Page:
Poll: Few Americans know all the risks of obesity


A poll finds that few realize obesity's links to cancer, arthritis and respiratory problems

The other consequences aren't so well known.

"People are often shocked to hear how far-reaching the effects of obesity are," said Jennifer Dimitriou, a bariatric dietitian at New York's Montefiore Medical Center.

Only 7% of people surveyed mentioned cancer, although doctors long have known that fat increases the risk of developing cancers of the colon, breast, prostate, uterus and certain other sites. Plus, being overweight can make it harder to spot tumors early and to treat them.

Then there's the toll on your joints, especially the knees. About 15% of people knew obesity can contribute to arthritis, a vicious cycle as the joint pain then makes it harder to exercise and shed pounds.

High blood pressure, high cholesterol and strokes were fairly low on the list. Infertility didn't get a mention.

Also, 5% put respiratory problems on the list. Studies show people who are overweight are at increased risk of sleep apnea and asthma, and that dropping pounds can help improve their symptoms.

Knowing more about the myriad ways obesity affects health could help motivate people to get more active and eat better before full-blown disease strikes, Dimitriou said.

"Most people want to become healthier. It's the know-how, and understanding what the consequences are," she said.

But only 52% of those surveyed said they've discussed the health risks of being overweight with a doctor.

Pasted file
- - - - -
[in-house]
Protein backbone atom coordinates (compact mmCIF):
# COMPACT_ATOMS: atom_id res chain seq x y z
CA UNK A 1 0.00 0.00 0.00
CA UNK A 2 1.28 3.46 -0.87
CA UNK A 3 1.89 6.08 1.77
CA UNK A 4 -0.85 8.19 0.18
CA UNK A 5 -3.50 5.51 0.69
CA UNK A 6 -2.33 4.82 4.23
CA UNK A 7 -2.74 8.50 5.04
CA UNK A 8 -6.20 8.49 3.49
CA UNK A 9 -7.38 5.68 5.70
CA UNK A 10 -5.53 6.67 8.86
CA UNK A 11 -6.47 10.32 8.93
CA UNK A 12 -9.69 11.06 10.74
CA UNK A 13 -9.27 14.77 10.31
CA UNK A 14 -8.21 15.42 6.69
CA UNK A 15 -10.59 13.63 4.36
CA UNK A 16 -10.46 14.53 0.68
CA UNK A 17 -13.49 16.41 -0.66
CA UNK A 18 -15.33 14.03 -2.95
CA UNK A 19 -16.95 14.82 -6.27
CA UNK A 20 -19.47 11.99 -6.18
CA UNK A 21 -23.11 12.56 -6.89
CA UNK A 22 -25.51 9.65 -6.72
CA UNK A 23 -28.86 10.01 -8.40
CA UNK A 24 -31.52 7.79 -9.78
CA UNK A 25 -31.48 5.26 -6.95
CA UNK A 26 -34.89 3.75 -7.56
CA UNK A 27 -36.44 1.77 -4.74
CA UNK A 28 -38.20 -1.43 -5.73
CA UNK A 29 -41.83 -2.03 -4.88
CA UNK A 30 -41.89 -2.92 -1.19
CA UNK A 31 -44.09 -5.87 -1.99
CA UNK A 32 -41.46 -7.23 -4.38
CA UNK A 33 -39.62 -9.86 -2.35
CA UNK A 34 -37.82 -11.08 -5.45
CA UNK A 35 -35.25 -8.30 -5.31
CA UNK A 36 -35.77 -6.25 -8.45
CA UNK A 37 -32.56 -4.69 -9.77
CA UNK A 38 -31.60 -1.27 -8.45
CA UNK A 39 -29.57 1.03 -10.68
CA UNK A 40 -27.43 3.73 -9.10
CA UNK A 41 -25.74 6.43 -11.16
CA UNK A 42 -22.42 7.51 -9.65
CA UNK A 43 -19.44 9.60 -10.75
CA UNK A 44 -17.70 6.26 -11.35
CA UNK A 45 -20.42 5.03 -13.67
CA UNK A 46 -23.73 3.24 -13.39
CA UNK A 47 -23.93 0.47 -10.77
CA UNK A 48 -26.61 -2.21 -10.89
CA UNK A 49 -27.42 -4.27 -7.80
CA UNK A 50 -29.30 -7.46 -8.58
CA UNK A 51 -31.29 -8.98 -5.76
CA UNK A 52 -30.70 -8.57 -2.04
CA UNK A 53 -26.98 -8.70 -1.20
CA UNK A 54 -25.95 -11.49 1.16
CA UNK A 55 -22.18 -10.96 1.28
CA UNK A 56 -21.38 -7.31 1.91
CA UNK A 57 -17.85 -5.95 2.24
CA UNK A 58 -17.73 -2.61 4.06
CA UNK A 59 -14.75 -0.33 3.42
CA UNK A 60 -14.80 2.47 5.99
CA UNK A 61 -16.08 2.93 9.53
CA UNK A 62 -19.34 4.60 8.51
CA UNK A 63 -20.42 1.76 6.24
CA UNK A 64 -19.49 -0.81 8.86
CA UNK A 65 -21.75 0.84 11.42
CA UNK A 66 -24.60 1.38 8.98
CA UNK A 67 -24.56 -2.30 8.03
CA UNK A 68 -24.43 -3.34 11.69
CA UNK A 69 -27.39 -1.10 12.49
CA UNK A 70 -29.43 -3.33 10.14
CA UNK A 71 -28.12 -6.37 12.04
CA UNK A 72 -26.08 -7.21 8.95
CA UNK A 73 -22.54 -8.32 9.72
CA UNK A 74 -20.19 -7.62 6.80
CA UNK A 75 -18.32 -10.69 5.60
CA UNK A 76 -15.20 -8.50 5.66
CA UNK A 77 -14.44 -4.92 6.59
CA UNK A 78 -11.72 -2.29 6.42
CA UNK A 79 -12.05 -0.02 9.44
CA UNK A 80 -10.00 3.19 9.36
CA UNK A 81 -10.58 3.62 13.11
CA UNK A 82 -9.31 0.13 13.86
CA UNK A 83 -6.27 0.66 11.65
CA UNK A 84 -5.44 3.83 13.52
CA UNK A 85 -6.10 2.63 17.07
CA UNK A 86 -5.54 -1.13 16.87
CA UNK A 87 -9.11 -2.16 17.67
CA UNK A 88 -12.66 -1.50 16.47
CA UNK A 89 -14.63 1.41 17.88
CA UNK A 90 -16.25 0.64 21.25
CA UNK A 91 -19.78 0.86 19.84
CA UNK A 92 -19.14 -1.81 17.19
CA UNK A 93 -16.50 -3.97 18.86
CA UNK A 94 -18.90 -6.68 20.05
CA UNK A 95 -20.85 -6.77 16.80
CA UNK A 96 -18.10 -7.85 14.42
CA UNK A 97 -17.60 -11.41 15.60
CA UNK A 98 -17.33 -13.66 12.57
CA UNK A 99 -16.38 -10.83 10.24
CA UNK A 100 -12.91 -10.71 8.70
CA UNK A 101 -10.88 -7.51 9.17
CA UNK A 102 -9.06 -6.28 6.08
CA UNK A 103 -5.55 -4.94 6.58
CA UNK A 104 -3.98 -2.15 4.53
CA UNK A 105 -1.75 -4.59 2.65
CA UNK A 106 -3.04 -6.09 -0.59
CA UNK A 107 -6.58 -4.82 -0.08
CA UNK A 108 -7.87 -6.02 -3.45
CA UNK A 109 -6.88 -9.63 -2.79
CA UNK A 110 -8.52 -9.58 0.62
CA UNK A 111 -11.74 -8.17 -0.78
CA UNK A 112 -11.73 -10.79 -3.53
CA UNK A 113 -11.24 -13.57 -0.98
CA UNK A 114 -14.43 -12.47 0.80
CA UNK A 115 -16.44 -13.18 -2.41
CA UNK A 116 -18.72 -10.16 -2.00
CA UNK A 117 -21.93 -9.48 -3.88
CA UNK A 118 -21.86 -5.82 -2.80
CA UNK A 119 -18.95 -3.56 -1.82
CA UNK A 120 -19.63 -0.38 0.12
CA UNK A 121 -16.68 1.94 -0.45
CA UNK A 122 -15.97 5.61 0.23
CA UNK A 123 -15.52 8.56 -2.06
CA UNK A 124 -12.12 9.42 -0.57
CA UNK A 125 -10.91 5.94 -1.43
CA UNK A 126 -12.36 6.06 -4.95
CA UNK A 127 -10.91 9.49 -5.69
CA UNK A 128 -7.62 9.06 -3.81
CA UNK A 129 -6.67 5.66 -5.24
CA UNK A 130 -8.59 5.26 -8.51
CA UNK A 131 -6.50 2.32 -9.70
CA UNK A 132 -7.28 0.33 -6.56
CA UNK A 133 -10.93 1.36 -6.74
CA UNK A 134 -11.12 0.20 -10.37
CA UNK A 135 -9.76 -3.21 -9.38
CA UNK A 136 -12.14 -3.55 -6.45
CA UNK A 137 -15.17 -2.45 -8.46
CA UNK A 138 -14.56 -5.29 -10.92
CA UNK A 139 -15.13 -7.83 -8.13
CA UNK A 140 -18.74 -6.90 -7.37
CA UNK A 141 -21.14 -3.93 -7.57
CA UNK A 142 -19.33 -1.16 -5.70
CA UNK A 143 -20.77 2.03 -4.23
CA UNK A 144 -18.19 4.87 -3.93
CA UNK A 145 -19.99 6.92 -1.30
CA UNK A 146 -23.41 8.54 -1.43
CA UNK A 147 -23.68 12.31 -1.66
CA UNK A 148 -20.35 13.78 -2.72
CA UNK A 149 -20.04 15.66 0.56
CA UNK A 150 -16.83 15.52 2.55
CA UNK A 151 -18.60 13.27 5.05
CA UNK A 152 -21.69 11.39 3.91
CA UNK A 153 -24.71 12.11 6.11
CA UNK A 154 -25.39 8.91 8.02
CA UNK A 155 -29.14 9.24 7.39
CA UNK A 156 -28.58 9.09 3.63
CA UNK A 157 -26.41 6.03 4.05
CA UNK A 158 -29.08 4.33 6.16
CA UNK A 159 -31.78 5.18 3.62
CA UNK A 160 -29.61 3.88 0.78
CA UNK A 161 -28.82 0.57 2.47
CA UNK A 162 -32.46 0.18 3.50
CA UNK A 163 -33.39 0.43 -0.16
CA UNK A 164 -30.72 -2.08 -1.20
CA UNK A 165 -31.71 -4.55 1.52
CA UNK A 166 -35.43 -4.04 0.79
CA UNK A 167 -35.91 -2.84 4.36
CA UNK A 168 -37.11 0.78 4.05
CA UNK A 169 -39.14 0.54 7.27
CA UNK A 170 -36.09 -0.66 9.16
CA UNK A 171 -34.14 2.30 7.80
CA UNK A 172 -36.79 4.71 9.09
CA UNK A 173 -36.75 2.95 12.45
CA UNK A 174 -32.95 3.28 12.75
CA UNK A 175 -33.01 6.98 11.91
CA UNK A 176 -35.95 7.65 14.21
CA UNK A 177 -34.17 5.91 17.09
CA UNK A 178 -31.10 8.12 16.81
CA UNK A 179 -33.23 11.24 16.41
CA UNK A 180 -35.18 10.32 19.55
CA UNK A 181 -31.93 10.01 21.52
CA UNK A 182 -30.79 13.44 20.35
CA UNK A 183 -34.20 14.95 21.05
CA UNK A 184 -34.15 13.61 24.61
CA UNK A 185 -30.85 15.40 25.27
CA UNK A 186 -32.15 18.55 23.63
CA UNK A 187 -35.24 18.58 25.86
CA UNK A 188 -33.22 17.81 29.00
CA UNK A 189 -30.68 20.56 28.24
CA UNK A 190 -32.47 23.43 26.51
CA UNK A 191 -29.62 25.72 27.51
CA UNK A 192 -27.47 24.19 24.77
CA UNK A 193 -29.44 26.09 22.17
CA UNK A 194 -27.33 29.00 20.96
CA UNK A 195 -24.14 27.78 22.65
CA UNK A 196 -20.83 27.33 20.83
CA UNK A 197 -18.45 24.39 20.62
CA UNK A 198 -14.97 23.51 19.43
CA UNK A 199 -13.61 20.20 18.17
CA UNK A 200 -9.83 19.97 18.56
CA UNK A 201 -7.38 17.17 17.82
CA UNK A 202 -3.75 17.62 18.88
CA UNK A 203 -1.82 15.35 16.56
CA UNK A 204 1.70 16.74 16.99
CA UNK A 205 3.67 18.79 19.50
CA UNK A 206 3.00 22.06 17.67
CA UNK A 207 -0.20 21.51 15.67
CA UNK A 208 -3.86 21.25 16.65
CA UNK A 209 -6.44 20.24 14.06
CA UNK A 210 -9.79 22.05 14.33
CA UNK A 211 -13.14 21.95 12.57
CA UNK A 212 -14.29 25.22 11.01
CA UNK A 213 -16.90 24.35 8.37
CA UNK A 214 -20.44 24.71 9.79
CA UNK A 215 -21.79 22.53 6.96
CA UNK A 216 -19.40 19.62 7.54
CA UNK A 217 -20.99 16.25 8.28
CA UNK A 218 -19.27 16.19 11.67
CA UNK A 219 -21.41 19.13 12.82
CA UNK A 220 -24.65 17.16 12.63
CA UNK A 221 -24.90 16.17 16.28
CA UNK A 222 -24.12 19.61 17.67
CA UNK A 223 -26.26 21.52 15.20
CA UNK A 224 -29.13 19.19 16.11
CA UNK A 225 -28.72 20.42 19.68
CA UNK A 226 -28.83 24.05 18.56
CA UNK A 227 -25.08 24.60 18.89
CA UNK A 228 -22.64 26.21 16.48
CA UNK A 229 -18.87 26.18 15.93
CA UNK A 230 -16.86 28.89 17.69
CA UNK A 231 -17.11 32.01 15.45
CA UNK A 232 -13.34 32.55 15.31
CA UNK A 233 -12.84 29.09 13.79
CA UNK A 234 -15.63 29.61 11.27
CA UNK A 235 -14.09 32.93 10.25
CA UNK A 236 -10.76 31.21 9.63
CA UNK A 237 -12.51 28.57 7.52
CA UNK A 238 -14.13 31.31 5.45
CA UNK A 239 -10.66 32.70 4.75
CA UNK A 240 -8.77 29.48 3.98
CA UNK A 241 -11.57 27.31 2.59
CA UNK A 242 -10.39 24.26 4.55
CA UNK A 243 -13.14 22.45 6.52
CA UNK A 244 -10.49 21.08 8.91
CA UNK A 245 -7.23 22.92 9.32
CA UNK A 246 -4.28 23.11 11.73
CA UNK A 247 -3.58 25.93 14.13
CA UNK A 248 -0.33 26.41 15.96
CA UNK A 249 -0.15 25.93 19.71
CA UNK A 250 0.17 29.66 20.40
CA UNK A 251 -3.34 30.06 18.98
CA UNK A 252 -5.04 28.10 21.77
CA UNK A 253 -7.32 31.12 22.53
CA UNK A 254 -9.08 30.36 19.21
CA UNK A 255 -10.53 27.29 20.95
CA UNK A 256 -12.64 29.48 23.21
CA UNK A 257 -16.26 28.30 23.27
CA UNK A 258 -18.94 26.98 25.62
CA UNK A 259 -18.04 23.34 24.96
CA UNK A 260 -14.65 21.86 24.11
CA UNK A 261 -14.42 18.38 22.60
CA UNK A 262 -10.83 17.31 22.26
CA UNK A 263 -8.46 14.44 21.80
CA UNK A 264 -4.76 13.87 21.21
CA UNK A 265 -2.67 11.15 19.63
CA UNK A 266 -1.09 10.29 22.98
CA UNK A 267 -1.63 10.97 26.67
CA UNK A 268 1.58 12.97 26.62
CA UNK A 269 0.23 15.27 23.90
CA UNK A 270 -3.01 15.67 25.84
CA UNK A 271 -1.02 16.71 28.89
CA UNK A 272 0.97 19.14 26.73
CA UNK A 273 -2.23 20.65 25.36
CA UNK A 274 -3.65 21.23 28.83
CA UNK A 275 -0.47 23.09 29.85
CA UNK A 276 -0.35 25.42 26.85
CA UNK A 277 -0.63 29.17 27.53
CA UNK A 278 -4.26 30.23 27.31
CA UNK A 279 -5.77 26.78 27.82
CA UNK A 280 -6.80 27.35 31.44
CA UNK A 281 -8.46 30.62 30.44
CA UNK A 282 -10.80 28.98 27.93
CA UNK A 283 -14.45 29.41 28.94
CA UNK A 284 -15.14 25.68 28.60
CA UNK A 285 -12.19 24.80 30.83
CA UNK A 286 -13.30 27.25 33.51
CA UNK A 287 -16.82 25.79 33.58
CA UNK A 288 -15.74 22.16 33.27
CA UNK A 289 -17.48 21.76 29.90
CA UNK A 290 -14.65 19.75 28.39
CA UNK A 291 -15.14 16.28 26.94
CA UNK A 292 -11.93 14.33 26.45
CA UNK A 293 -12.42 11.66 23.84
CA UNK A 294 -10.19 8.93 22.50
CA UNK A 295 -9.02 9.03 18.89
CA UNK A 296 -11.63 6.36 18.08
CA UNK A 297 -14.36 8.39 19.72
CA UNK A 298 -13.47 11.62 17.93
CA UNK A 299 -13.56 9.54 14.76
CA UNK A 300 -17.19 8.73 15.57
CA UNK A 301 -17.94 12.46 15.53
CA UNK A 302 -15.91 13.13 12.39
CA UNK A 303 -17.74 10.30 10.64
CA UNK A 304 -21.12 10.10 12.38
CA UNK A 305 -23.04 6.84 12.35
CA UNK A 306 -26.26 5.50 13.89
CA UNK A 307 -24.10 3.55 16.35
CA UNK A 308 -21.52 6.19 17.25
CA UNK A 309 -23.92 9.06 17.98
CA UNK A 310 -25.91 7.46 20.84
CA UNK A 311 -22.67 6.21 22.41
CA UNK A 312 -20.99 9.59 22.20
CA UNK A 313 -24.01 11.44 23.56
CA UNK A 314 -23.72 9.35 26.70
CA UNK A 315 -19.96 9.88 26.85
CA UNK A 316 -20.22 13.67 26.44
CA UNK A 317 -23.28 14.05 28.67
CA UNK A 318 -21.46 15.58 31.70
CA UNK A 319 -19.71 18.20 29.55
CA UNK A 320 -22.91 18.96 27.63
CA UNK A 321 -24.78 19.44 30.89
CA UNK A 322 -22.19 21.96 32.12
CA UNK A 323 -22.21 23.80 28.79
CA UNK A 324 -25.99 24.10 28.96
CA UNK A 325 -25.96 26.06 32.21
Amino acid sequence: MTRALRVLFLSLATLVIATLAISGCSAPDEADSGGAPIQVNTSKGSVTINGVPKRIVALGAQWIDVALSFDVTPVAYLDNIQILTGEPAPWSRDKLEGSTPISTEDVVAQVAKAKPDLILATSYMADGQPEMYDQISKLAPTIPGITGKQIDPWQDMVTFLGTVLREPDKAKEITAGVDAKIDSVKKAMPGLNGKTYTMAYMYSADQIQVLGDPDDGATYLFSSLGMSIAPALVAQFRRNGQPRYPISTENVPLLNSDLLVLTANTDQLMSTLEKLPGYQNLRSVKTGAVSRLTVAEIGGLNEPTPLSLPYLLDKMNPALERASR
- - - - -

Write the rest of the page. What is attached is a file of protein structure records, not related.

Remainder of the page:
In another complication, the AP-NORC Center survey found that about half of people think their weight is just about right, and only 12% of parents think their child is overweight. That's even though government figures show two-thirds of U.S. adults, and one-third of children and teens, are either overweight or obese.

If you're surrounded by overweight people, especially in your family, "then that's all you know, and that to you is normal," Dimitriou said.

The AP-NORC Center survey was conducted Nov. 21 through Dec. 14. It involved landline and cellphone interviews with 1,011 adults nationwide and has a margin of sampling error of plus or minus 4.2 percentage points.

Associated Press news survey specialist Dennis Junius contributed to this report.

Copyright 2012 The Associated Press. All rights reserved. This material may not be published, broadcast, rewritten or redistributed.

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This AP story was originally released January 7, 2013. It is estimated that approximately one-half the world’s population receives news and information from The Associated Press each day, which suggests the reach and penetration of each of these stories.

A new poll suggests that while more than 7 in 10 Americans can correctly tick off heart disease and diabetes as obesity's most serious consequences, few Americans are aware of the lesser-known health issues. (Mark Lennihan/AP)